The Great Lakes are one of the largest freshwater systems in the world, accounting for 21% of the world’s surface freshwater and 84% of North America’s.
In the face of a changing climate, water is one of the most valuable resources in the world: As the importance of the Great Lakes becomes more apparent than ever, cities along their coast are playing an ever-growing role as stewards of the watersheds they inhabit.
In the last century decades of industry and aging water infrastructure have brought Cleveland and its watershed to more than one environmental precipice.
“If we go back to the 1960s — the bad ol’ days — we were dumping industrial pollutants down into pipes straight into the river,” Anne Jefferson, a professor of watershed hydrology at the University of Vermont (and formerly Kent State University), said.
Indeed, the Cuyahoga River has caught fire at least a dozen times from oil slicks lingering on the surface. After the fire of 1969, Cleveland decided it was time to turn things around. Led by their mayor Carl Stokes, the city championed a new approach to water pollution, spurring the historic Clean Water Act of 1972.
Point source pollution — or pollution from single origin points, such as river outlet pipes that can be traced back to specific factories — was the first major target of the new legislation. Decades later, its remaining pollutant counterpart is much harder to identify.
“What we’re left with now is what’s called ‘nonpoint source pollution,’” Jefferson said. “And that is hundreds of thousands of different homeowners and lots of different sources of pollution all coming in at different amounts at different times.”
Today, the region is facing increasingly complex challenges that demand complex solutions. Leaders in Northeast Ohio, however, are joining forces to find a way forward: The Watershed Stewardship Center in Parma, Ohio is a partnership between Cleveland Metroparks, the Northeast Ohio Regional Sewer District and West Creek Conservancy, and has been working for a decade to innovate ways to manage and mitigate nonpoint source pollution.
According to Derek Schafer, the executive director of West Creek Conservancy, watershed management is one of the most holistic approaches to restoring ecological integrity.
A watershed is the specific point to which an area’s rainfall will eventually drain. In urban areas, there are an increasing number of impervious surfaces that prevent water from naturally draining and therefore speed up the watershed process — potentially leading to floods and pollution.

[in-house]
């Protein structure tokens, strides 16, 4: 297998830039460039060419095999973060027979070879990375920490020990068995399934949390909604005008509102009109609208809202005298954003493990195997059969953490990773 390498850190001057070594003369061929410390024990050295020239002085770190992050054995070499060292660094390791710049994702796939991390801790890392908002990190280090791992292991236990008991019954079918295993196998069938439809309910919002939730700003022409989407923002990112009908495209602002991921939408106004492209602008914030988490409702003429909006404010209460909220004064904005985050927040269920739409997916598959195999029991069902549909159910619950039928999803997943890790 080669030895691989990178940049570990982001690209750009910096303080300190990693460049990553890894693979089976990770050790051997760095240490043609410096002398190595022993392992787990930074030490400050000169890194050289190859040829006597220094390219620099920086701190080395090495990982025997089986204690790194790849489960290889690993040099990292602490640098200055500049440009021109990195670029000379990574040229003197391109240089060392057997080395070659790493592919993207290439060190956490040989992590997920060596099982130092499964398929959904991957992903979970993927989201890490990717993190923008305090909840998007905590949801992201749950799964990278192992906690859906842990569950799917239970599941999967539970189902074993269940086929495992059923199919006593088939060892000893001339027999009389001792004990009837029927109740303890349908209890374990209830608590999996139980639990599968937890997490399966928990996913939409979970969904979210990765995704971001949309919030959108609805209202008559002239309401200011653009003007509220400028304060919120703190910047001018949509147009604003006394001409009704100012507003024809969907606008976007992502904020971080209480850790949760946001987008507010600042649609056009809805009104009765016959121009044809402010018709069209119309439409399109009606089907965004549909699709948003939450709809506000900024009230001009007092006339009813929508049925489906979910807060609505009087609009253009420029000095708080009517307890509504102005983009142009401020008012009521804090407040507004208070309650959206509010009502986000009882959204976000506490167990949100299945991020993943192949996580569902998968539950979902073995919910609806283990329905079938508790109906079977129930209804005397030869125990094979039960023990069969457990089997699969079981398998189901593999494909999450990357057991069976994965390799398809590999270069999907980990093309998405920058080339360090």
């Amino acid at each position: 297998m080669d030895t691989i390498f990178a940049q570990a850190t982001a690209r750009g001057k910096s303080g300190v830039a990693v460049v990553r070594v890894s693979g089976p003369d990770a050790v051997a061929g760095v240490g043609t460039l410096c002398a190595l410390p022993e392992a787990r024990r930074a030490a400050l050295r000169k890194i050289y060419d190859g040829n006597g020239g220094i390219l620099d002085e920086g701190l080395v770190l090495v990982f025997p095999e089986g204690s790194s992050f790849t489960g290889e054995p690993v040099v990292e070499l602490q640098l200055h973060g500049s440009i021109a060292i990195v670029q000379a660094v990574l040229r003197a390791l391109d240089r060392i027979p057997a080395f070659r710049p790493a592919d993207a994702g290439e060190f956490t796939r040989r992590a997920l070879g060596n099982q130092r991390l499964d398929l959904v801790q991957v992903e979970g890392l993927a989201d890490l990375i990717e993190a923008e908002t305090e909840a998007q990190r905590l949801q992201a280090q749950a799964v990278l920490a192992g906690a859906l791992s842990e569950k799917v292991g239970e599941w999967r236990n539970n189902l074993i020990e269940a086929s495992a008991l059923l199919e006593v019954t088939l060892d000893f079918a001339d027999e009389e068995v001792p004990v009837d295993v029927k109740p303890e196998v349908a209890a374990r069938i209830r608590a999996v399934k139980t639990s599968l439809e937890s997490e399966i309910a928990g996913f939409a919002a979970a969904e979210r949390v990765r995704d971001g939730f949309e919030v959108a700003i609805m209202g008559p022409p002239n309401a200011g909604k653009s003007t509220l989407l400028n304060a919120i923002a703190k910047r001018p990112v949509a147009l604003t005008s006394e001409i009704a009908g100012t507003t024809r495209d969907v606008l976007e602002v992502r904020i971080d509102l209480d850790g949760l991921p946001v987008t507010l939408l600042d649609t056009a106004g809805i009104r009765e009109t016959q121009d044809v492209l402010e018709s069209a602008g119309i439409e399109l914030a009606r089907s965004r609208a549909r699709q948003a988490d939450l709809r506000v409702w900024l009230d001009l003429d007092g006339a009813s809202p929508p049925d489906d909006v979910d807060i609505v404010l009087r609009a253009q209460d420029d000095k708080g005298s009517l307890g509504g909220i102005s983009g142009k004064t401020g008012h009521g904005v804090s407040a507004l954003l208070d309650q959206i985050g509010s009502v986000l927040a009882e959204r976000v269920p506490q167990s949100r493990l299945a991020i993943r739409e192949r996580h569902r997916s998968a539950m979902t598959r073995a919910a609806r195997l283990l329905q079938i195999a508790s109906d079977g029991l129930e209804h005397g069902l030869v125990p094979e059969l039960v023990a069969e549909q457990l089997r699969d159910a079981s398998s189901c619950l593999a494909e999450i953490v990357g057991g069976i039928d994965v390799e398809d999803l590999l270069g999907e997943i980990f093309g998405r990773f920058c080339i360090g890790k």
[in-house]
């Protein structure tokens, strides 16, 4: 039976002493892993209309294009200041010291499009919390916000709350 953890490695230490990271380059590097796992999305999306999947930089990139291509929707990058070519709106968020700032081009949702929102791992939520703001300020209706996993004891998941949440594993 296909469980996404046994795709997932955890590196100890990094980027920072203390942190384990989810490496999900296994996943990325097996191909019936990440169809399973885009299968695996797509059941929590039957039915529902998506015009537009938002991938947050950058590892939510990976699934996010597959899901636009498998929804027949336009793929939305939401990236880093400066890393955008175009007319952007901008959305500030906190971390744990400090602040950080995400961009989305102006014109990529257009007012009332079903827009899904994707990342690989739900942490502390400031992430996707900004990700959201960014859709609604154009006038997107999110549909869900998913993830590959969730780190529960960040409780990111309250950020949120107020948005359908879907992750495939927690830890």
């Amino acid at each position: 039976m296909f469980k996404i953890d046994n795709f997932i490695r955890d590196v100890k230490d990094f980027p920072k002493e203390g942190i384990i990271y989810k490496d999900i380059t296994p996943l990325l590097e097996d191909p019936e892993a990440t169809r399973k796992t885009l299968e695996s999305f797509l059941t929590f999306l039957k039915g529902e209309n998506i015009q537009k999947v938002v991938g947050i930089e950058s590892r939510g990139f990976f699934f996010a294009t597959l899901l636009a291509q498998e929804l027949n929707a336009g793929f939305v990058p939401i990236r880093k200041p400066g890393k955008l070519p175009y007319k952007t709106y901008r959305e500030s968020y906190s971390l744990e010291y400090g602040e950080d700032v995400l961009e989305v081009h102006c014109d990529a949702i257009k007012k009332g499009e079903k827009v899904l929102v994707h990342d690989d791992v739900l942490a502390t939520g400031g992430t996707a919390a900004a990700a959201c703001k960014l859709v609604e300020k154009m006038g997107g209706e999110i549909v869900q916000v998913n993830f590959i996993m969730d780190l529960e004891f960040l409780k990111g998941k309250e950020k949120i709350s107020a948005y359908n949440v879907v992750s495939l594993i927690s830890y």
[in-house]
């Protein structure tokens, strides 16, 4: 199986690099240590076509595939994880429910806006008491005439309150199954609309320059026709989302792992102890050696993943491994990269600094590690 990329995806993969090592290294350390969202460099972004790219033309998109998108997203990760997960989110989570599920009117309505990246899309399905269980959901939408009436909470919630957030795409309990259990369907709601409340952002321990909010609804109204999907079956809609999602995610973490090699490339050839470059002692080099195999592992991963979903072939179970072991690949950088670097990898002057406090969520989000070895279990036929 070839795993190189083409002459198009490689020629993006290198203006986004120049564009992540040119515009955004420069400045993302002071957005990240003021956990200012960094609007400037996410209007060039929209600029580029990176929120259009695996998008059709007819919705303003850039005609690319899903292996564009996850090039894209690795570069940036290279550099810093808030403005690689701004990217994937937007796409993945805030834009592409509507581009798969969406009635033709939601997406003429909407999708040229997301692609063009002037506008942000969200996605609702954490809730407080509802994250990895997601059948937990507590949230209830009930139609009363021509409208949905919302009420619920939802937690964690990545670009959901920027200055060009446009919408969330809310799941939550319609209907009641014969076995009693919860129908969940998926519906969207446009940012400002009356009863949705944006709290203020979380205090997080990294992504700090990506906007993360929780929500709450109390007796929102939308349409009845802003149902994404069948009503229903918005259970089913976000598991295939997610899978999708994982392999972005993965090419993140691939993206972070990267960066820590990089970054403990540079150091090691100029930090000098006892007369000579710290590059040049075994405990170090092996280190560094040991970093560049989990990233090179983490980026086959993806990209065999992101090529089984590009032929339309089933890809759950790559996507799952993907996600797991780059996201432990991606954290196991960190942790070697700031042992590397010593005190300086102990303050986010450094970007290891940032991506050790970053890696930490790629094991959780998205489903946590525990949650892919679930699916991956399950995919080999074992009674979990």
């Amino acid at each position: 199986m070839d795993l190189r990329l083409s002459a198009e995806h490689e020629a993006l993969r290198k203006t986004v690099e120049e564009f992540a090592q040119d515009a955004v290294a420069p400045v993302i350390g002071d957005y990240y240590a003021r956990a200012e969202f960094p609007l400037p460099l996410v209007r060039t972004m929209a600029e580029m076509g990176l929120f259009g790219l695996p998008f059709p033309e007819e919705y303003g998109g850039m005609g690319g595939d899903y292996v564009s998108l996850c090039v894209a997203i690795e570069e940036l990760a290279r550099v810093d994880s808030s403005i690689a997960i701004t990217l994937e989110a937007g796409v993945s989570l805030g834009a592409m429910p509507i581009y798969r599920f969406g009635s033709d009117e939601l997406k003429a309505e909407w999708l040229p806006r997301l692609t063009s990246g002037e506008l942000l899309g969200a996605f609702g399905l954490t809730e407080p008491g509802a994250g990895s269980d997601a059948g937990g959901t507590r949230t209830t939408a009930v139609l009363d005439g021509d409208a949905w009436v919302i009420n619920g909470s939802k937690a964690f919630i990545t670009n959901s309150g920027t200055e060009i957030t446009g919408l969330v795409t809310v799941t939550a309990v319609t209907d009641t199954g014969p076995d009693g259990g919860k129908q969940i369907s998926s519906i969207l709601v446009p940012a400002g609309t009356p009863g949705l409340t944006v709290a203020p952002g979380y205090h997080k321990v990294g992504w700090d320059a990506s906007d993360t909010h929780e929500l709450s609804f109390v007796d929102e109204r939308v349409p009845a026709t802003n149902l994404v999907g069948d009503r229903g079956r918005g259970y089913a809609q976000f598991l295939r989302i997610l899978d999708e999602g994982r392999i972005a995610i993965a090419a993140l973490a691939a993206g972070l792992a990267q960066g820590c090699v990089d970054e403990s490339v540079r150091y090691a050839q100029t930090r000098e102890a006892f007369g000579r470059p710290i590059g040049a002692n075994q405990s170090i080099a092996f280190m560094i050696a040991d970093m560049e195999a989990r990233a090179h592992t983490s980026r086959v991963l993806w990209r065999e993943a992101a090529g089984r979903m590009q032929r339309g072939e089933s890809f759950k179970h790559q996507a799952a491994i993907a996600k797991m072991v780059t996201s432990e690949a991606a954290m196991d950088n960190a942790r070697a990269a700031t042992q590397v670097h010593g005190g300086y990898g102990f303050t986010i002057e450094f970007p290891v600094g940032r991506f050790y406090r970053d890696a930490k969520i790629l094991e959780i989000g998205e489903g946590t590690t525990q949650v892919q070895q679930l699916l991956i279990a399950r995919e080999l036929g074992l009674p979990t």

At the Watershed Stewardship Center, the goal is to slow this process down again.
The center stands as a tangible emblem of the efforts being made to protect Cleveland’s water resources, and exhibits much of the green infrastructure they hope the city at large will incorporate: man-made wetlands to aid filtration; rain chains to slow runoff flow; porous concrete that soaks water into the soil below; and roof gardens that provide habitat as well as stormwater management.
A central part of the stewardship center is education, where visitors can interact with a topographic map of the watershed and experience stormwater’s life cycle. Visitors immerse themselves in the West Creek by observing aquariums of local fish species and find themselves in the sewers by walking into a huge simulated storm drain.
“We really are trying to flip the script and refer to Cleveland as the ‘Green City on the Blue Lake.’ No more are we the ‘Mistake on the Lake,’” Jennifer Grieser, director of natural resources at Cleveland Metroparks, said.
Finding a way forward in installing and managing green infrastructure sites has required the collaboration of businesses, residents and organizations across the region.
“You see such a cross-pollination of great public-private partnerships within the city of Cleveland and greater Cuyahoga County, Northeast Ohio, that have really come together with respect to watershed restoration and preservation,” Schafer said.
For instance, Grieser said that Mitchell’s Homemade Ice Cream, a staple of the city with nine locations, uses an underground cistern at its downtown location to recycle roof and sidewalk runoff for cleaning and plumbing purposes.
At a smaller scale, people can use rain barrels to sustain home gardens, position downspouts to drain into a natural area and plant more trees, Grieser said. Cleveland was once known as the “Forest City,” and Grieser said mature, growing trees do an especially good job absorbing stormwater.
Stormwater management is not just an ecological issue, however, as Ebony Hood, board member of the Environmental Education Council of Ohio and director of curriculum and strategic programming for Syatt, said. Hood said water access and water quality intersect with race, development and infrastructure.
As a child living on the southeast side of Cleveland, Hood said she remembers a huge tunnel project from the sewer district in her neighborhood, which at the time seemed very disruptive and confusing. But ultimately, more clean water in Lake Erie means cleaner, more affordable water for Clevelanders to use.
“Like it or not, we are one of the poorest large cities in the country,” Darnell Brown, president of the Northeast Ohio Regional Sewer District, said. “You do everything you can to figure out not only how to get the outcome you want, but how to do it in the most efficient and cost-effective manner.”
In the face of a changing climate, Hood said that protecting Cleveland’s globally important water resources is more urgent than ever.
“I think our climate crisis will have us on the edge of our seats,” Hood said. “So having a natural resource — we are privileged.”
This project was produced in partnership with Cleveland Metroparks, the Northeast Ohio Regional Sewer District and West Creek Conservancy.